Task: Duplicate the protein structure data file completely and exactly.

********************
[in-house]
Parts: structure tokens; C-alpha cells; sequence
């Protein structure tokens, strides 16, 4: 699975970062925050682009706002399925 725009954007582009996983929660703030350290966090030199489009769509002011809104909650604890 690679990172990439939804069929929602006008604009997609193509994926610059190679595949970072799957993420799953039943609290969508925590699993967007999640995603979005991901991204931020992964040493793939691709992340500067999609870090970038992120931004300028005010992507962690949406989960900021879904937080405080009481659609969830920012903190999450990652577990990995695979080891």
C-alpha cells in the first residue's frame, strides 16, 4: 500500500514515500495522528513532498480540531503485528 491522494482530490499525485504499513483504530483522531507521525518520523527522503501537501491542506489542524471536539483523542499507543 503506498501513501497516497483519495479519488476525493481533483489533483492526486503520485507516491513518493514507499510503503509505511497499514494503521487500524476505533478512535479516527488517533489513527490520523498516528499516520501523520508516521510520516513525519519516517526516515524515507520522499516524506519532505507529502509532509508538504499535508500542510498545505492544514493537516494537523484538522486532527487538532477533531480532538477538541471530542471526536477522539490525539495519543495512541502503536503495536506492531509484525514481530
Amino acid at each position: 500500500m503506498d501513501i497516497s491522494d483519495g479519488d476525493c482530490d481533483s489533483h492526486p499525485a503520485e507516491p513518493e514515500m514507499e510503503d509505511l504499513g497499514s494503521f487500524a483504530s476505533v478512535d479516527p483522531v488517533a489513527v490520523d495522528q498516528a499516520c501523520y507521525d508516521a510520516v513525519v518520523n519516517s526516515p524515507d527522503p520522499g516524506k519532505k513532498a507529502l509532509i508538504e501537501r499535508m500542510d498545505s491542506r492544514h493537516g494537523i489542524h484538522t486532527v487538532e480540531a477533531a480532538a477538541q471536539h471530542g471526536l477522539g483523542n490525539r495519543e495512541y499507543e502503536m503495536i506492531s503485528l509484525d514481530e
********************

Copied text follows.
[in-house]
Parts: structure tokens; C-alpha cells; sequence
């Protein structure tokens, strides 16, 4: 699975970062925050682009706002399925 725009954007582009996983929660703030350290966090030199489009769509002011809104909650604890 690679990172990439939804069929929602006008604009997609193509994926610059190679595949970072799957993420799953039943609290969508925590699993967007999640995603979005991901991204931020992964040493793939691709992340500067999609870090970038992120931004300028005010992507962690949406989960900021879904937080405080009481659609969830920012903190999450990652577990990995695979080891």
C-alpha cells in the first residue's frame, strides 16, 4: 500500500514515500495522528513532498480540531503485528 491522494482530490499525485504499513483504530483522531507521525518520523527522503501537501491542506489542524471536539483523542499507543 503506498501513501497516497483519495479519488476525493481533483489533483492526486503520485507516491513518493514507499510503503509505511497499514494503521487500524476505533478512535479516527488517533489513527490520523498516528499516520501523520508516521510520516513525519519516517526516515524515507520522499516524506519532505507529502509532509508538504499535508500542510498545505492544514493537516494537523484538522486532527487538532477533531480532538477538541471530542471526536477522539490525539495519543495512541502503536503495536506492531509484525514481530
Amino acid at each position: 500500500m503506498d501513501i497516497s491522494d483519495g479519488d476525493c482530490d481533483s489533483h492526486p499525485a503520485e507516491p513518493e514515500m514507499e510503503d509505511l504499513g497499514s494503521f487500524a483504530s476505533v478512535d479516527p483522531v488517533a489513527v490520523d495522528q498516528a499516520c501523520y507521525d508516521a510520516v513525519v518520523n519516517s526516515p524515507d527522503p520522499g516524506k519532505k513532498a507529502l509532509i508538504e501537501r499535508m500542510d498545505s491542506r492544514h493537516g494537523i489542524h484538522t486532527v487538532e480540531a477533531a480532538a477538541q471536539h471530542g471526536l477522539g483523542n490525539r495519543e495512541y499507543e502503536m503495536i506492531s503485528l509484525d514481530e